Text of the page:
But it is all a very expensive political game of course. If there were legitimate cases where potential claimants missed the opportunity to file a claim, it would not be necessary to open the whole process again, and cause even more havoc than the current process which has been described in foreign media as the biggest man-made disaster to have struck South African agriculture since the Anglo-Boer War. Such potential claimants should simply be allowed to approach the court for condonation for filing a late claim. The officials would not settle for that, because it would not suit their idealogical agenda.
It is is nothing different from the blind drive to scrap the willing seller principle. Even though senior ANC leaders such as Motlanthe and Manuel have conceded that it was the incompetent buyers rather than unwilling sellers who have failed meaningful land reform, the department insists that the principle should be scrapped, because it was adopted as a resolution at the 2007 ANC Conference in Polokwane. No one stood up at that conference to inform the delegates on the corruption, maladministration, ineptness and nepotism which had became the hallmark of this department, and its role in the failure of land reform.
The services of two successive directors generals, the National Land Claims Commissioner and all but one of the provincial land claims commissioners, along with several senior managers in the department, have since been terminated, and yet the blame for poor implementation is consistently being passed on to everyone and everything but the human capital of the department.
Banking input crucial
Agri SA has since 2004 pleaded with government to involve the banks and other agri-business in solving the problem, as the massive outflow of investment in the sector had just started to take its toll. Banks also run the risk of financing on inflated values, and theirs is no less than the risk of government. Banks have designed instruments to mitigate that risk though, and there is absolutely no reason why government should not be able to tap into those instruments.
If a bank is prepared to finance land at a certain value, the government’s risk to pay too much at that value is minimal. In eight years the department has not responded to any of the numerous repeated calls for the involvement of the banks, probably because it would force transparency, and limit opportunities for officials themselves to benefit from transactions.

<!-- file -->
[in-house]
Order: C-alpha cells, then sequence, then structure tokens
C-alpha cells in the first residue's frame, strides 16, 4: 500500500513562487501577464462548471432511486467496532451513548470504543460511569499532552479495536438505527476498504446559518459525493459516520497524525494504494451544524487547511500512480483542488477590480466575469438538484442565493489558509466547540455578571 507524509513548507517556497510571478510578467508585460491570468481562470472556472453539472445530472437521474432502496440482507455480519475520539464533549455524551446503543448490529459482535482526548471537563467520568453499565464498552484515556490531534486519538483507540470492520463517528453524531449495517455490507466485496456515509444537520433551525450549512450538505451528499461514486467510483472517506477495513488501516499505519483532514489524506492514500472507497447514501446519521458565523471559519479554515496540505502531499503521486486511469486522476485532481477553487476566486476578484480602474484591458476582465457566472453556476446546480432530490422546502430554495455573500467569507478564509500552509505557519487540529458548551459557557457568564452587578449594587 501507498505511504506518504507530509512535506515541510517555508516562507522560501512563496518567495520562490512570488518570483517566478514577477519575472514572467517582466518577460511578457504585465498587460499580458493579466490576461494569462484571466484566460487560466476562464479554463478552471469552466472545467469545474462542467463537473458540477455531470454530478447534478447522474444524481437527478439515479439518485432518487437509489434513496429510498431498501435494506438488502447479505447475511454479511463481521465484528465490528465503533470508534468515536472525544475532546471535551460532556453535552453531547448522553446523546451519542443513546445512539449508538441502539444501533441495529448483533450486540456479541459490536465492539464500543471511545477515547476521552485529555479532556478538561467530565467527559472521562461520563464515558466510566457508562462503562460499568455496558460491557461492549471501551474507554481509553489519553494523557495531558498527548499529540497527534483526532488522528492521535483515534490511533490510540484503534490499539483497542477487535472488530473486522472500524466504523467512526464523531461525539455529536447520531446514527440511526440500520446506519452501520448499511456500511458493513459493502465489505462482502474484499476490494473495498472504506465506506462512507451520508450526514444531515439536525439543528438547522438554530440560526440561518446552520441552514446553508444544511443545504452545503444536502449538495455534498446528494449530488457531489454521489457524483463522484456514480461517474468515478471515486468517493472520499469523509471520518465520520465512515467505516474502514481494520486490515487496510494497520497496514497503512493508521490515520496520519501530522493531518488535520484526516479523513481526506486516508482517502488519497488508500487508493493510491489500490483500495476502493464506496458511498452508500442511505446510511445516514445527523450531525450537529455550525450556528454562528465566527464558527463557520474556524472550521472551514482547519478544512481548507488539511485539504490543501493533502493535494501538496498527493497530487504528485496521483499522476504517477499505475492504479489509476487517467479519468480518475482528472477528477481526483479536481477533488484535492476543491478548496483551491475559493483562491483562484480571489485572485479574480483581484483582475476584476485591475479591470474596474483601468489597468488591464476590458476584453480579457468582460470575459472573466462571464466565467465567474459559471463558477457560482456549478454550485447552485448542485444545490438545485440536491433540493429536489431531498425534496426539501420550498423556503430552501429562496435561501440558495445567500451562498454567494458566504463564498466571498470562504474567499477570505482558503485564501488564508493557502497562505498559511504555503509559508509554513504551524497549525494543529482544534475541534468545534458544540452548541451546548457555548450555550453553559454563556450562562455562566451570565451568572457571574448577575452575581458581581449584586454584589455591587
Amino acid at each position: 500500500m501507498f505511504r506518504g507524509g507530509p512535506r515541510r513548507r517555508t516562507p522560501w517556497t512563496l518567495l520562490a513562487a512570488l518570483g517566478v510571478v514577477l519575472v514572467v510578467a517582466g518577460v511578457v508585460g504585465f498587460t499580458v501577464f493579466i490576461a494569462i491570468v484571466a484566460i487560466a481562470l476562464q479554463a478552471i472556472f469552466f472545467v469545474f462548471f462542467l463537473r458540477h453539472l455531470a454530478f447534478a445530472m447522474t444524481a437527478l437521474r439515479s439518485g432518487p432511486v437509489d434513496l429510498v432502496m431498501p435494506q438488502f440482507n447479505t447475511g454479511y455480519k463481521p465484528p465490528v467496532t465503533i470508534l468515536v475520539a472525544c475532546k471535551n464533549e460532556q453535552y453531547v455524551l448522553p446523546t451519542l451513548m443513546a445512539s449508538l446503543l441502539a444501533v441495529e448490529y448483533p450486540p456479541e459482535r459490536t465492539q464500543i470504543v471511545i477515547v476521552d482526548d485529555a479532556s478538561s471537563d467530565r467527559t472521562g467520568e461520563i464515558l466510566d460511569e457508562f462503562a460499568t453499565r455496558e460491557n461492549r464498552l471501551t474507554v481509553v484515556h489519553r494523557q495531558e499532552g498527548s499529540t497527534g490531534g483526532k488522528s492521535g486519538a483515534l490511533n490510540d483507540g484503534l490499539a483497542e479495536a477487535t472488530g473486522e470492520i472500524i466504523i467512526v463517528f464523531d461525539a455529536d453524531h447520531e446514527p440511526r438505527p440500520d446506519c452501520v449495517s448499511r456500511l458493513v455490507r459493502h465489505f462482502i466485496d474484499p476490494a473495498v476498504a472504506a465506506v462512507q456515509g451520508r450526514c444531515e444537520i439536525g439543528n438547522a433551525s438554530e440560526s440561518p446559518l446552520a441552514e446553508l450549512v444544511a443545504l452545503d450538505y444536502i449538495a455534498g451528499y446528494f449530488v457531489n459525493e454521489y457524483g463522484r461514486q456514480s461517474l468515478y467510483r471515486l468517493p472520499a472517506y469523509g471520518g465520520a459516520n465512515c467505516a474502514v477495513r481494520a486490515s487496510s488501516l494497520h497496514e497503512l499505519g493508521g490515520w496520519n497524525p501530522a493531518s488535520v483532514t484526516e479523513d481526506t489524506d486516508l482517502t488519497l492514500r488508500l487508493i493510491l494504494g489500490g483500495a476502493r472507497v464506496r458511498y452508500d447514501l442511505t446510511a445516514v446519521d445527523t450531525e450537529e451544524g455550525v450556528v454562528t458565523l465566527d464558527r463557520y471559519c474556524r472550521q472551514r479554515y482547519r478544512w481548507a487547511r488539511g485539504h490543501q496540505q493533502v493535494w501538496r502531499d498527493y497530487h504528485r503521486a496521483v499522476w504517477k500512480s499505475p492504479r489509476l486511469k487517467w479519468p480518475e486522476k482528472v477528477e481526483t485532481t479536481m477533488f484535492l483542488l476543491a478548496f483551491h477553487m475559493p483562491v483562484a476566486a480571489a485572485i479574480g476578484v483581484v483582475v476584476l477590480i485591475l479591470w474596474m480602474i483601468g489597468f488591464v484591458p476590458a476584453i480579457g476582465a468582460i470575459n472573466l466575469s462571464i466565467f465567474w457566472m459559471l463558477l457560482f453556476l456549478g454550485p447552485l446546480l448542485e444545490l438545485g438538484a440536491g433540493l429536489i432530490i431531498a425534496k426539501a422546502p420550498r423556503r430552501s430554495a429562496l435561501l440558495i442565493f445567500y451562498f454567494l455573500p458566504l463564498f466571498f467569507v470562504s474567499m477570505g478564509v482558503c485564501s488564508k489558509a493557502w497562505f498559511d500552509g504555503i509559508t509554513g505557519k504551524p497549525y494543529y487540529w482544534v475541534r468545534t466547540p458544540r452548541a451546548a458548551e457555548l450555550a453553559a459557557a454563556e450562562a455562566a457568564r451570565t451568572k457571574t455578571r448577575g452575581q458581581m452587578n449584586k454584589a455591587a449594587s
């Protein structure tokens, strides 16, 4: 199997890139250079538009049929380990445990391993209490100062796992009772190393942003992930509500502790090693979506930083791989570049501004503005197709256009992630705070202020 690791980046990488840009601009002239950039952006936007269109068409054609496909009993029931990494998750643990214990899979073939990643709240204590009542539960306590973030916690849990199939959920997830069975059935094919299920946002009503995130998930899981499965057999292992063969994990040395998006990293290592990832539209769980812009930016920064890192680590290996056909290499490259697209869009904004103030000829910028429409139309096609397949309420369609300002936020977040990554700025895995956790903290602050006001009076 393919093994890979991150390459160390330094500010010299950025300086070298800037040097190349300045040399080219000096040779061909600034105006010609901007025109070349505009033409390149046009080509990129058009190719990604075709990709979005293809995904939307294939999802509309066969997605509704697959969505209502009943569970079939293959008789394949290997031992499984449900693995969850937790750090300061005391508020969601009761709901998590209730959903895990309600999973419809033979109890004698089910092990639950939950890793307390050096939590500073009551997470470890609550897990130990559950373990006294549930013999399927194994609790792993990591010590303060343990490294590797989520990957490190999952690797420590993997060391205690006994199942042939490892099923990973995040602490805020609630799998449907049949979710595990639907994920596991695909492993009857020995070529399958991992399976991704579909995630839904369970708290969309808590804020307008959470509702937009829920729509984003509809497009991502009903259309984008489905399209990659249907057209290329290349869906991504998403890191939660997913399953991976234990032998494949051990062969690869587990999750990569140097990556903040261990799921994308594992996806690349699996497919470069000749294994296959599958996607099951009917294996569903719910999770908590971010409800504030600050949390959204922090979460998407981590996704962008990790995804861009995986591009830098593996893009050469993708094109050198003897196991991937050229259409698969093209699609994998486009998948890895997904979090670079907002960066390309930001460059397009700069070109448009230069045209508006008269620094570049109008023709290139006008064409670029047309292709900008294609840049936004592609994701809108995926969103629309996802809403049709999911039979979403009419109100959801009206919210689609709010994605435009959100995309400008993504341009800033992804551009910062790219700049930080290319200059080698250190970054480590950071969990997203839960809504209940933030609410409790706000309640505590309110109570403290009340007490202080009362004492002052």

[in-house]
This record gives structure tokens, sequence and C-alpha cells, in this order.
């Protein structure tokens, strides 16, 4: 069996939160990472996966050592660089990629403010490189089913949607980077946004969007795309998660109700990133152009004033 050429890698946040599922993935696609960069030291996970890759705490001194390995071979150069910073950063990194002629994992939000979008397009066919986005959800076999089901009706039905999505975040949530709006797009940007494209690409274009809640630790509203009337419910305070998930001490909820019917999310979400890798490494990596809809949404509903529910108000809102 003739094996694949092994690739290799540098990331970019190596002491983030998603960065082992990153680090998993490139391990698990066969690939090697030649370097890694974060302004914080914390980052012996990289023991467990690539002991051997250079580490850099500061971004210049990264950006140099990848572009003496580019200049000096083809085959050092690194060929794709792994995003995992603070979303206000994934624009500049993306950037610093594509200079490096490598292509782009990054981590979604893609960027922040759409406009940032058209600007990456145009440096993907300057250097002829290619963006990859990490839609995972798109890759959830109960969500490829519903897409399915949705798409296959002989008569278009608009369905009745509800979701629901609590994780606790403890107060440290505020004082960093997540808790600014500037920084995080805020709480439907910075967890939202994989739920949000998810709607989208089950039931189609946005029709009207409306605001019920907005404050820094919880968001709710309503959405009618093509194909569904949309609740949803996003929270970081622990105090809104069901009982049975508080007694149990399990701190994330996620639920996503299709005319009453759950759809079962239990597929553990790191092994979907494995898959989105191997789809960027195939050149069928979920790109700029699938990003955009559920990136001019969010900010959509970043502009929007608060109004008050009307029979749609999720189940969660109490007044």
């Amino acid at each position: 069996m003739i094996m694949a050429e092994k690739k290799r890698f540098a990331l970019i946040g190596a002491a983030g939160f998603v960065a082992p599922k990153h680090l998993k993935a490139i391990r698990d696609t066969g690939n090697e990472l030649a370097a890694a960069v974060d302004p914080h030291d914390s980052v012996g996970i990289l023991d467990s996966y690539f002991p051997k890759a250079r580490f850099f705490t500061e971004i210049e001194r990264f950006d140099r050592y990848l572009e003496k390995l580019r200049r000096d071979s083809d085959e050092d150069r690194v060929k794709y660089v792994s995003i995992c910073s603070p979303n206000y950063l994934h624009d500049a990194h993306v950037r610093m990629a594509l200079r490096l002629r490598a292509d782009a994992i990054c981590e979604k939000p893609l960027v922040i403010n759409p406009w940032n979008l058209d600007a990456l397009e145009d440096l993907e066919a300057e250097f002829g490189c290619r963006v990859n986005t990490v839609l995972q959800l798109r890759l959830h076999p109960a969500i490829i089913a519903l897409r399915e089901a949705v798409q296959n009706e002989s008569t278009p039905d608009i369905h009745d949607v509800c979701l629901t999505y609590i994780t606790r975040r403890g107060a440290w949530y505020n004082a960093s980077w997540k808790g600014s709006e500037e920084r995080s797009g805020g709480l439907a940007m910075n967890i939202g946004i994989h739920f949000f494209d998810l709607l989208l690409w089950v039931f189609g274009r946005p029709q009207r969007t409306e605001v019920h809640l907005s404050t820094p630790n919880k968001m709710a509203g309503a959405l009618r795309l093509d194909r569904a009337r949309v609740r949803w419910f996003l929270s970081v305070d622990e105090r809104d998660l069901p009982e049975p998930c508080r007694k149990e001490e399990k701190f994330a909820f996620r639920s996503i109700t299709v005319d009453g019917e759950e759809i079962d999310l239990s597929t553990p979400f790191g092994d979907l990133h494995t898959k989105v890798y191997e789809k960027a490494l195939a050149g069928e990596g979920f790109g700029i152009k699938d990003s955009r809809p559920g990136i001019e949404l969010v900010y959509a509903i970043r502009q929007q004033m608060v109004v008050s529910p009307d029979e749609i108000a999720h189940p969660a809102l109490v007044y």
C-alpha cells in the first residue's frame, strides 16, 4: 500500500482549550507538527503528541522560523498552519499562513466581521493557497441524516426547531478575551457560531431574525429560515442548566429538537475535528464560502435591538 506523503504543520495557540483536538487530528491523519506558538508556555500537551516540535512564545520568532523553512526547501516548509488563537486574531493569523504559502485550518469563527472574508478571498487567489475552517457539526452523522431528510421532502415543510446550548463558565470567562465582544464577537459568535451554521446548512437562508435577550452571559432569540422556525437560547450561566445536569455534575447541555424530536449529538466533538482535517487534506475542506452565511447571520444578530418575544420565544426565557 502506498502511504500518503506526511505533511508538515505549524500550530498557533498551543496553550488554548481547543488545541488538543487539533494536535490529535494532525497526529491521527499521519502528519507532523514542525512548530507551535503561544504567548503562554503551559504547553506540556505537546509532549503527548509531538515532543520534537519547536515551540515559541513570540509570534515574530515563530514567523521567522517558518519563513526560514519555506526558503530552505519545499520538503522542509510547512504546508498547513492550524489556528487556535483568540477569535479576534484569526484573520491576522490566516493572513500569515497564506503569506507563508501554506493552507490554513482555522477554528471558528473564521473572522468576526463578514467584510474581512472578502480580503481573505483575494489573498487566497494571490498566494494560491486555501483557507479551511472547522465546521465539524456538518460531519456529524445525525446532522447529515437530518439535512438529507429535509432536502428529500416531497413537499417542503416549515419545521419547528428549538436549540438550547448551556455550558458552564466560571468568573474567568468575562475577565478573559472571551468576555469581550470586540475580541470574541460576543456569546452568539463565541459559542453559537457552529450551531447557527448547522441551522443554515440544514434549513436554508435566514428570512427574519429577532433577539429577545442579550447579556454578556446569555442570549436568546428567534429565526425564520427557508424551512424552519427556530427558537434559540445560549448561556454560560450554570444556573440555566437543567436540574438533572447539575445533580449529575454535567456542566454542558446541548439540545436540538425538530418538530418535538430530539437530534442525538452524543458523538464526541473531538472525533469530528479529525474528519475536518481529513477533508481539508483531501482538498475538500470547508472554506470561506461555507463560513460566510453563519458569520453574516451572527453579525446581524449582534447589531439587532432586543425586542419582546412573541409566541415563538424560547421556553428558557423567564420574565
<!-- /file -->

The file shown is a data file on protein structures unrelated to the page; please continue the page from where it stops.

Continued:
They would rather scrap the willing seller principle, kill agricultural financing in the process, and then rub it off their shoulders as an “unitended consequence”.
Blaming greedy farmers for inflated land prices although the department alone appoints valuers, senior managers in the commission (with party membership as the only qualification) decided in August 2007 to offer only 60% of the value of a farm in restitution transactions. With no understanding of the consequences, they made it so hard for land owners of claimed farms to obtain production financing, that production in the Northern provinces took a nose dive.
Only desperate sellers on cash-strapped farms would surrender 40-50% of the capital value they have built up through their lifetimes, so beneficiaries were delivered to failure from the onset. The very practice of transferring land for political reasons at below market related prices, which has compelled South Africa to embark on the restitution process in the first place, is being employed again. Exactly what do they think they will achieve?
The sad part of the story of land reform in South Africa is that, in spite of all the goodwill, pure intentions, a committed minister, excellent constitutional and legal framework and workable plans, we do not have the capacity in the department to implement it meaningfully. We sit with activists and revolutionaries in senior positions, and those do not make good administrators. Until they are removed, and replaced by proper professionals, the failure of land reform is bound to worsen.